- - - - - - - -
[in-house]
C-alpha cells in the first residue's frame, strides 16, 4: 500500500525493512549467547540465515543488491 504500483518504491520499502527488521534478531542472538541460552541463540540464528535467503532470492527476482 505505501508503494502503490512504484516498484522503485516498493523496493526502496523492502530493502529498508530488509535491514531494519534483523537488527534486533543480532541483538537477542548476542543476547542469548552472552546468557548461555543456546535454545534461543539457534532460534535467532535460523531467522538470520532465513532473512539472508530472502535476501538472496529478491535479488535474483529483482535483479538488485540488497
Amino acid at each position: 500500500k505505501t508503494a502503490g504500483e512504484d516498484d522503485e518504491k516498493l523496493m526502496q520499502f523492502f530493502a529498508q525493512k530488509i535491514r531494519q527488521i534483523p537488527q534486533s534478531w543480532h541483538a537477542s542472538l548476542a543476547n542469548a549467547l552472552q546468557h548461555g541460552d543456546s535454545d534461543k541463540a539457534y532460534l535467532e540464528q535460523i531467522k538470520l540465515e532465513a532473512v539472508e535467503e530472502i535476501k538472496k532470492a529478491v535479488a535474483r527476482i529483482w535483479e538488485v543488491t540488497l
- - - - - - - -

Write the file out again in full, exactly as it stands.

[in-house]
C-alpha cells in the first residue's frame, strides 16, 4: 500500500525493512549467547540465515543488491 504500483518504491520499502527488521534478531542472538541460552541463540540464528535467503532470492527476482 505505501508503494502503490512504484516498484522503485516498493523496493526502496523492502530493502529498508530488509535491514531494519534483523537488527534486533543480532541483538537477542548476542543476547542469548552472552546468557548461555543456546535454545534461543539457534532460534535467532535460523531467522538470520532465513532473512539472508530472502535476501538472496529478491535479488535474483529483482535483479538488485540488497
Amino acid at each position: 500500500k505505501t508503494a502503490g504500483e512504484d516498484d522503485e518504491k516498493l523496493m526502496q520499502f523492502f530493502a529498508q525493512k530488509i535491514r531494519q527488521i534483523p537488527q534486533s534478531w543480532h541483538a537477542s542472538l548476542a543476547n542469548a549467547l552472552q546468557h548461555g541460552d543456546s535454545d534461543k541463540a539457534y532460534l535467532e540464528q535460523i531467522k538470520l540465515e532465513a532473512v539472508e535467503e530472502i535476501k538472496k532470492a529478491v535479488a535474483r527476482i529483482w535483479e538488485v543488491t540488497l